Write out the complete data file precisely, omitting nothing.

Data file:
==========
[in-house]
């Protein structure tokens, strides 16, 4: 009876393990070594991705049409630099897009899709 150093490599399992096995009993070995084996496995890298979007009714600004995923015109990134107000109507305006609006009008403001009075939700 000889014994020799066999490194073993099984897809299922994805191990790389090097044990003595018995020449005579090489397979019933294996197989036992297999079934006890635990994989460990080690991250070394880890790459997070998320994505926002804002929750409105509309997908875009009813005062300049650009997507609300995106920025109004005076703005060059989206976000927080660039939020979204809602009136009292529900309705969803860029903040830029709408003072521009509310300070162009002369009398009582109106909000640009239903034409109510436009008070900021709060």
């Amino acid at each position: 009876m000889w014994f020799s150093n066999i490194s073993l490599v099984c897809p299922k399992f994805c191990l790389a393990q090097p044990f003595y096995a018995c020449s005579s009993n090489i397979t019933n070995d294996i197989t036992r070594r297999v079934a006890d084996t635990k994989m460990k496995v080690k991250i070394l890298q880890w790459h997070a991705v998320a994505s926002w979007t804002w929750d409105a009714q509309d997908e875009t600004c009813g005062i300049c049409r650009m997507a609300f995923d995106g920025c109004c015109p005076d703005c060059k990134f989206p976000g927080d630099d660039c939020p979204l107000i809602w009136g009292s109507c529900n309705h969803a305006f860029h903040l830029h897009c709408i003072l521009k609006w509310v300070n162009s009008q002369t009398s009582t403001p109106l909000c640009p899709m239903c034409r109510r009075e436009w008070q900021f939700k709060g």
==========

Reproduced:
[in-house]
């Protein structure tokens, strides 16, 4: 009876393990070594991705049409630099897009899709 150093490599399992096995009993070995084996496995890298979007009714600004995923015109990134107000109507305006609006009008403001009075939700 000889014994020799066999490194073993099984897809299922994805191990790389090097044990003595018995020449005579090489397979019933294996197989036992297999079934006890635990994989460990080690991250070394880890790459997070998320994505926002804002929750409105509309997908875009009813005062300049650009997507609300995106920025109004005076703005060059989206976000927080660039939020979204809602009136009292529900309705969803860029903040830029709408003072521009509310300070162009002369009398009582109106909000640009239903034409109510436009008070900021709060």
């Amino acid at each position: 009876m000889w014994f020799s150093n066999i490194s073993l490599v099984c897809p299922k399992f994805c191990l790389a393990q090097p044990f003595y096995a018995c020449s005579s009993n090489i397979t019933n070995d294996i197989t036992r070594r297999v079934a006890d084996t635990k994989m460990k496995v080690k991250i070394l890298q880890w790459h997070a991705v998320a994505s926002w979007t804002w929750d409105a009714q509309d997908e875009t600004c009813g005062i300049c049409r650009m997507a609300f995923d995106g920025c109004c015109p005076d703005c060059k990134f989206p976000g927080d630099d660039c939020p979204l107000i809602w009136g009292s109507c529900n309705h969803a305006f860029h903040l830029h897009c709408i003072l521009k609006w509310v300070n162009s009008q002369t009398s009582t403001p109106l909000c640009p899709m239903c034409r109510r009075e436009w008070q900021f939700k709060g």